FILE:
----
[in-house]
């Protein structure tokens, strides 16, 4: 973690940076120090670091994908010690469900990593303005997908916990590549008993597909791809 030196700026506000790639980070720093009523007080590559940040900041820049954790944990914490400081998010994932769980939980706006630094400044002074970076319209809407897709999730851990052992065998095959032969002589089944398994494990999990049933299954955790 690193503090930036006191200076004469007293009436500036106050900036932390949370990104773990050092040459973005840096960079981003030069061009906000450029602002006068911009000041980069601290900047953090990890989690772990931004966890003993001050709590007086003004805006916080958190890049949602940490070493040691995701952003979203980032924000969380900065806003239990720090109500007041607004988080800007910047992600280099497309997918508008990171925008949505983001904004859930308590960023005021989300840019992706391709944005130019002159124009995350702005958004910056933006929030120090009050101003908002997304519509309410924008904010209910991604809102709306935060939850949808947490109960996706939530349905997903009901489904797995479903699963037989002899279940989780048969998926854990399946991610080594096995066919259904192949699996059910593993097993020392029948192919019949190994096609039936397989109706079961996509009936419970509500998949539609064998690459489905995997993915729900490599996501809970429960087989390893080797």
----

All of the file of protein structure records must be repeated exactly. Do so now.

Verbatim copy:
[in-house]
């Protein structure tokens, strides 16, 4: 973690940076120090670091994908010690469900990593303005997908916990590549008993597909791809 030196700026506000790639980070720093009523007080590559940040900041820049954790944990914490400081998010994932769980939980706006630094400044002074970076319209809407897709999730851990052992065998095959032969002589089944398994494990999990049933299954955790 690193503090930036006191200076004469007293009436500036106050900036932390949370990104773990050092040459973005840096960079981003030069061009906000450029602002006068911009000041980069601290900047953090990890989690772990931004966890003993001050709590007086003004805006916080958190890049949602940490070493040691995701952003979203980032924000969380900065806003239990720090109500007041607004988080800007910047992600280099497309997918508008990171925008949505983001904004859930308590960023005021989300840019992706391709944005130019002159124009995350702005958004910056933006929030120090009050101003908002997304519509309410924008904010209910991604809102709306935060939850949808947490109960996706939530349905997903009901489904797995479903699963037989002899279940989780048969998926854990399946991610080594096995066919259904192949699996059910593993097993020392029948192919019949190994096609039936397989109706079961996509009936419970509500998949539609064998690459489905995997993915729900490599996501809970429960087989390893080797």